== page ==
Circulating tumor cells are a rare population of cells that shed from the primary tumor and are known to be found even at a very low number in the blood circulation of cancer patients. This subset of cancer cells is often associated with the rise of metastatic sites and cancer-related morbidity  . Detecting and sampling these cells is a form of liquid biopsy, which is a sensitive and minimally invasive method for early detection, disease monitoring and identification of potential drugable targets. Many studies have shown that their number can be correlated with disease progression and poor prognosis in various carcinomas      .
Up to this date, the only FDA approved system for CTC detection and enumeration is the Cell Search system. However, this platform only offers enumerations and limited phenotypic analysis based on the expression of two markers, CD45 and EpCAM    .
Flow cytometry, on the other hand, is a rapid reproducible and sensitive method for detecting antigens in cells both intracellular and extracellular. It provides the opportunity for multiple antigen detection simultaneously, as well as DNA aneuploid populations     . In recent years, a plethora of markers have emerged for characterizing CTCs with cytokeratins being the most commonly used     .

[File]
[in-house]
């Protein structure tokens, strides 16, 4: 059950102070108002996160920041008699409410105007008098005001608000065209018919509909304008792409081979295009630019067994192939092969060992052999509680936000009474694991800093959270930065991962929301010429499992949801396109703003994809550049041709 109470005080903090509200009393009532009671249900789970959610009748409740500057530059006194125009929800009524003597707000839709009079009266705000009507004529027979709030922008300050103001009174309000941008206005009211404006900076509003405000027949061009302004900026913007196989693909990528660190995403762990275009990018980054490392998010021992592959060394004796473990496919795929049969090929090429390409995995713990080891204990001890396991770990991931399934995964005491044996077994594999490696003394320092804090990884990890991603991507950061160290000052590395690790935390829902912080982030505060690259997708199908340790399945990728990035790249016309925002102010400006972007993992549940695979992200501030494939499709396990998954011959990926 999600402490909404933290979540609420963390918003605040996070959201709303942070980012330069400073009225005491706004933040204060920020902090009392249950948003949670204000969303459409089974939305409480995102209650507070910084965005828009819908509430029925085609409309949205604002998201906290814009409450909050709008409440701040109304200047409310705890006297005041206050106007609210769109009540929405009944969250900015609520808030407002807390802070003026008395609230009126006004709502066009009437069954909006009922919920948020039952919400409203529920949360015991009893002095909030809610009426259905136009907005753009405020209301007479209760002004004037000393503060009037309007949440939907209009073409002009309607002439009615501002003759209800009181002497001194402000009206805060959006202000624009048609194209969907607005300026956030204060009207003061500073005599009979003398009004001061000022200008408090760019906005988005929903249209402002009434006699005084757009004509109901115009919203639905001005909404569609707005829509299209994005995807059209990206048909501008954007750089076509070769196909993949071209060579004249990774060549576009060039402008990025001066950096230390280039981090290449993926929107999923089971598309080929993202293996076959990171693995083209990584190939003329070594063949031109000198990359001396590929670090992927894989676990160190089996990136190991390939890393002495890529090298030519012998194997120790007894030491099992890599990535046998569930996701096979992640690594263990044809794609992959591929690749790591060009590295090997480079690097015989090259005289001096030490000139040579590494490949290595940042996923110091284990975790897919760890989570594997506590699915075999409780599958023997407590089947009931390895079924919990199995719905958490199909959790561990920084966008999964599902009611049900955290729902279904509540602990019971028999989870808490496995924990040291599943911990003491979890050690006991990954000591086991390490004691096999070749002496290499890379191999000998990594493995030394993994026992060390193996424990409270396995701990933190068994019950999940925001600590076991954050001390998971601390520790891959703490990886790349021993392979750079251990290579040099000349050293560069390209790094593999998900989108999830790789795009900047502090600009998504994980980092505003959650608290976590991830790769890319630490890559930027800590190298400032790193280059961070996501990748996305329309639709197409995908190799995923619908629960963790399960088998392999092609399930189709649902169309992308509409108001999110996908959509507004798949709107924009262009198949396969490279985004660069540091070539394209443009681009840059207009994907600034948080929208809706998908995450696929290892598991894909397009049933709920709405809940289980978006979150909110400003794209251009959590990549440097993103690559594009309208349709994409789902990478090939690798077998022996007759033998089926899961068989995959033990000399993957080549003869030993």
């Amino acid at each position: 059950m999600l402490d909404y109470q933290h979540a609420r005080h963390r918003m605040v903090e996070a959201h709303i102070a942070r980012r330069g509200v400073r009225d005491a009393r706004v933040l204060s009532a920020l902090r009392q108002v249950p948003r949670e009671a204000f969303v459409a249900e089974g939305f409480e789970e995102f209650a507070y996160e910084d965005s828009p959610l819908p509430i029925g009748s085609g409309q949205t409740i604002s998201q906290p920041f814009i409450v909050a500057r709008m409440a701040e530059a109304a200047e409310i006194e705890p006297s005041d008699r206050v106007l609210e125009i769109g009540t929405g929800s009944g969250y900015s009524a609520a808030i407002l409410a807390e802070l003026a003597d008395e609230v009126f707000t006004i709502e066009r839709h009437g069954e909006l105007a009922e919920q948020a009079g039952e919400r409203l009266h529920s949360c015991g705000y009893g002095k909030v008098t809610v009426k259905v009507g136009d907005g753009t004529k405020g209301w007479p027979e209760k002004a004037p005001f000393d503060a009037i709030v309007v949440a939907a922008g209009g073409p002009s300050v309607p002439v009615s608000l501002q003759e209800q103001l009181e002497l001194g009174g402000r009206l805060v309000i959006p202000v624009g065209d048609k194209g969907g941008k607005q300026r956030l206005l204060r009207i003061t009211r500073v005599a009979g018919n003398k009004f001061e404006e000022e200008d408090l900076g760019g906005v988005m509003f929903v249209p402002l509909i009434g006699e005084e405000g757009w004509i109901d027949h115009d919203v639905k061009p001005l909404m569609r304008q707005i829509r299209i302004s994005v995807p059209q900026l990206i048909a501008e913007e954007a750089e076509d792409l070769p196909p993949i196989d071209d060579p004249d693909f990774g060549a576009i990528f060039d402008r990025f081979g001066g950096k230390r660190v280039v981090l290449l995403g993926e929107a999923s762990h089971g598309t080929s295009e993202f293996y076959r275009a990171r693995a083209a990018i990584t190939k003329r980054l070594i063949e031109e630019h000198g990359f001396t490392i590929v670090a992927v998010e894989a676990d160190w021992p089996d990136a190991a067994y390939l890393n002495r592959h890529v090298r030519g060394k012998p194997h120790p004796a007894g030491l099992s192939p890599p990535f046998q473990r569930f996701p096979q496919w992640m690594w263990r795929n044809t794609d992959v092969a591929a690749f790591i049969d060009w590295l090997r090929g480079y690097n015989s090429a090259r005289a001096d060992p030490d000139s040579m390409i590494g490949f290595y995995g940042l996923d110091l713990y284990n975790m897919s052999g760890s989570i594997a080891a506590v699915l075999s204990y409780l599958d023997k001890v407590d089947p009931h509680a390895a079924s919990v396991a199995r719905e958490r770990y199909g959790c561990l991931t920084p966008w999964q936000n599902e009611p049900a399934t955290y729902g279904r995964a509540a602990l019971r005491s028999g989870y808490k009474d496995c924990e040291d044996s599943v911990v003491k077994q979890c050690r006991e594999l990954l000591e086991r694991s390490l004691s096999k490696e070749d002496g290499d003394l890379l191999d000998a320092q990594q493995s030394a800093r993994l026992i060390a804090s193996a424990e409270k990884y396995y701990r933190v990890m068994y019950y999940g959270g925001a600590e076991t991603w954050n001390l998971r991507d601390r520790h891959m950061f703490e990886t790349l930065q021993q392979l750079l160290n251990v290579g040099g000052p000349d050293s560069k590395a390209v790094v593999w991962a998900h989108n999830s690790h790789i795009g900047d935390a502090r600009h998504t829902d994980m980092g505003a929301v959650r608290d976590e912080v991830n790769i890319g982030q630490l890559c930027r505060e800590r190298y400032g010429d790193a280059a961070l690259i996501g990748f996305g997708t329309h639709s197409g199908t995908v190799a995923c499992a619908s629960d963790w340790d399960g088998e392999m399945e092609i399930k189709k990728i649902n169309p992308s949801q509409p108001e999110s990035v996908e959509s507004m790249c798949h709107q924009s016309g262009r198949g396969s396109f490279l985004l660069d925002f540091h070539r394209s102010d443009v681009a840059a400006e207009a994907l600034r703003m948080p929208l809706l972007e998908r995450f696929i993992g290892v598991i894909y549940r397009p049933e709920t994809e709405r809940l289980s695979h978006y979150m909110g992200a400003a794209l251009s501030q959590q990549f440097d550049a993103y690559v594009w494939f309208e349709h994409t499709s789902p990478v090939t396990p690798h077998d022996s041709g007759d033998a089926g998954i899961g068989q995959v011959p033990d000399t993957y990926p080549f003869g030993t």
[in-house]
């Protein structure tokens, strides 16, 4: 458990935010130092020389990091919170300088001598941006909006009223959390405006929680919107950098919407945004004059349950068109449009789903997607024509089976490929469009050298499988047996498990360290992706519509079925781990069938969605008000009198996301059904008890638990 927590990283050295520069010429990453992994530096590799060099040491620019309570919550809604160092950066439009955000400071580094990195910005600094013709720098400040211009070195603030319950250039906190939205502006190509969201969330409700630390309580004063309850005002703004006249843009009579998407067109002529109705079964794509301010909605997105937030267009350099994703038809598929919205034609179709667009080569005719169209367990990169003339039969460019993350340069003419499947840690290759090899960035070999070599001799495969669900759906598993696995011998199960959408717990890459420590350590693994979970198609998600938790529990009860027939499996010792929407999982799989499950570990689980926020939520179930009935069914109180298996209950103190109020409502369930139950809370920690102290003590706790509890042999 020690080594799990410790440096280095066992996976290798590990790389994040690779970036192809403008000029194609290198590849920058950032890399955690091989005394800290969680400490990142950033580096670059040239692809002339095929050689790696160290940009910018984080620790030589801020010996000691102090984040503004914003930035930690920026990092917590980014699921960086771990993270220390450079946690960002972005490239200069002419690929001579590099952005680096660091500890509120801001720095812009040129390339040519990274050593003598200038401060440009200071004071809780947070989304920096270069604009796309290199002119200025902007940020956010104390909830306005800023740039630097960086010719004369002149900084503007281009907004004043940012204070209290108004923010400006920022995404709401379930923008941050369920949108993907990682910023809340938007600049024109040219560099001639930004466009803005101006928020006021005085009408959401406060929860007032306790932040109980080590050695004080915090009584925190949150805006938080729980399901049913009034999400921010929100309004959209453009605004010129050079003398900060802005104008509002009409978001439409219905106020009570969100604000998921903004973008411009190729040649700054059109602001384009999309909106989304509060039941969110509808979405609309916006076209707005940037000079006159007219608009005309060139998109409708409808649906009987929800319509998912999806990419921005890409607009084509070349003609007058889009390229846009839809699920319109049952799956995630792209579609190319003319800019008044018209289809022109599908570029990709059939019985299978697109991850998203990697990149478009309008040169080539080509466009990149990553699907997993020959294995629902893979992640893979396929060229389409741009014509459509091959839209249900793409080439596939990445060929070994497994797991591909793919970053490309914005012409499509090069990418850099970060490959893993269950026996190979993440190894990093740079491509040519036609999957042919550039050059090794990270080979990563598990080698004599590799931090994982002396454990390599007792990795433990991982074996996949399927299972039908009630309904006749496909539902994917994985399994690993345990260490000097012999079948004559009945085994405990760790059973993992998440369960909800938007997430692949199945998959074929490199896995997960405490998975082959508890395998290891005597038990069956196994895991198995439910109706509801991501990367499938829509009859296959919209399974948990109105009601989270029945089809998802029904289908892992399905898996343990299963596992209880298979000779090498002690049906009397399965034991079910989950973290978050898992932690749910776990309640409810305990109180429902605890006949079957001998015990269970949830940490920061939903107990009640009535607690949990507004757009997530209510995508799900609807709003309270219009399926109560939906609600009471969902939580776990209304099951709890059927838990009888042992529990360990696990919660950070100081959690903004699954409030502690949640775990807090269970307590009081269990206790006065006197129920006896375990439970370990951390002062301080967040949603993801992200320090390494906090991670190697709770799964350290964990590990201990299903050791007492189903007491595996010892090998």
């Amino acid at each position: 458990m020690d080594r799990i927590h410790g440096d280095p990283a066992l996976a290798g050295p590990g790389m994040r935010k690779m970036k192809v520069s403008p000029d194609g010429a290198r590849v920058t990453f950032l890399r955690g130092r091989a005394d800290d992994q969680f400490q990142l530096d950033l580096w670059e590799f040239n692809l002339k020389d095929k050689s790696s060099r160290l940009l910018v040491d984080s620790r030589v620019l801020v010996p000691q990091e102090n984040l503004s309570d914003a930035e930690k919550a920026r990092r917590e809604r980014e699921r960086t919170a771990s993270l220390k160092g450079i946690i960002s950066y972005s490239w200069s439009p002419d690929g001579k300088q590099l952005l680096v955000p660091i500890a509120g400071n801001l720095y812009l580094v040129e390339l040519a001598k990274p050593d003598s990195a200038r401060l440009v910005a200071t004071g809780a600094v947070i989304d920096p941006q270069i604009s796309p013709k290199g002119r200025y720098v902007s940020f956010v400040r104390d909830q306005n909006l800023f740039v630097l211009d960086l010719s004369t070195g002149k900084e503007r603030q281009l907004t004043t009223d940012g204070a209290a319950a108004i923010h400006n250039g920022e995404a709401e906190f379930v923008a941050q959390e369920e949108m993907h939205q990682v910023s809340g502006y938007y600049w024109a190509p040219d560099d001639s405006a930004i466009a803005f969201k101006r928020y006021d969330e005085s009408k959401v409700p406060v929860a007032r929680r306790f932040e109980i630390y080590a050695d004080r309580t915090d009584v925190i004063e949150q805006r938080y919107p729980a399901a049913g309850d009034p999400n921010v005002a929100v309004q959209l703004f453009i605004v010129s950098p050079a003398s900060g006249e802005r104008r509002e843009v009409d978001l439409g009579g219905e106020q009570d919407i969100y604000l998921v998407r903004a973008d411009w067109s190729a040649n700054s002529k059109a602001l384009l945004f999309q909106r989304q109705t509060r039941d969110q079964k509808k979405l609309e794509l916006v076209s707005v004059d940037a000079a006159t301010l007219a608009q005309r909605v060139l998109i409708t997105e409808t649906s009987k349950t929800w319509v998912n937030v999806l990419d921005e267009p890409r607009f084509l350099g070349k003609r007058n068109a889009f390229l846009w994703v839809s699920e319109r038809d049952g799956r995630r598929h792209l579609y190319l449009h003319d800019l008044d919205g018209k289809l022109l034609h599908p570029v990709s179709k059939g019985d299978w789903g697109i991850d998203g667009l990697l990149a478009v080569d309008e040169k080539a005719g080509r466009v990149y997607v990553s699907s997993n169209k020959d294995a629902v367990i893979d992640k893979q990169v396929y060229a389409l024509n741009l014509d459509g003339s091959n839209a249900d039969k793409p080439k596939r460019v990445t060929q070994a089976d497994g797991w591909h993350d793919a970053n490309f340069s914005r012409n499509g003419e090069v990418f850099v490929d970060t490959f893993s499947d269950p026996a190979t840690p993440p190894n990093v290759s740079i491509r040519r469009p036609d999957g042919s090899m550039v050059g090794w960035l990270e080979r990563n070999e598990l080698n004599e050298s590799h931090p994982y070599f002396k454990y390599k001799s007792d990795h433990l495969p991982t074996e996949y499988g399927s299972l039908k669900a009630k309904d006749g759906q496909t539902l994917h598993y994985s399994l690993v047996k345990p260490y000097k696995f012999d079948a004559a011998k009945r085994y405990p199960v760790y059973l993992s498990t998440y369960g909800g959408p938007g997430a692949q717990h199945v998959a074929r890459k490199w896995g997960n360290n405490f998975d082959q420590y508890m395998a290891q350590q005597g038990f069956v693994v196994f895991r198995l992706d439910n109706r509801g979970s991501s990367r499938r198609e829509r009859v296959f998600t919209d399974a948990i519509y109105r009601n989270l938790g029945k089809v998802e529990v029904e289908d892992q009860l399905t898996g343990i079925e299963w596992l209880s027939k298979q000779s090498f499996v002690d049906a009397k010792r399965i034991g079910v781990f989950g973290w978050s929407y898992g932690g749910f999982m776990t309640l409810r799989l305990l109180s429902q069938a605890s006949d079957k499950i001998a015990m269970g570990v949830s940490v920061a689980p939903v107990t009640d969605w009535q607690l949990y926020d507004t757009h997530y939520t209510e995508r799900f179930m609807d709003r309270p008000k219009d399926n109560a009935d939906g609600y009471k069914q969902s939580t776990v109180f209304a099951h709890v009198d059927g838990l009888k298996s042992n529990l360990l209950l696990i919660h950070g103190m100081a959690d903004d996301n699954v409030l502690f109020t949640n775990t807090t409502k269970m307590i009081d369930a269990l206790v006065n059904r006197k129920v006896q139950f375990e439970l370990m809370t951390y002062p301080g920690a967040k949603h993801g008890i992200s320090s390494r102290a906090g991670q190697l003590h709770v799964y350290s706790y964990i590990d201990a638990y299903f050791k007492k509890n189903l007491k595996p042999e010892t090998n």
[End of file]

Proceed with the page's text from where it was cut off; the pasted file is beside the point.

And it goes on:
This study used a 3 color flow cytometric panel to characterize and detect CTCs in the patients’ samples. CD45 was used as a marker to exclude all white blood cells  . CD31 was used to exclude cells of endothelial origin  pan-cytokeratin to detect CTCs. The investigation was performed to validate the reliability of the multicolor flow cytometric panel as an alternative fluidic based method.
2. Materials and Methods
2.1. Sample Collection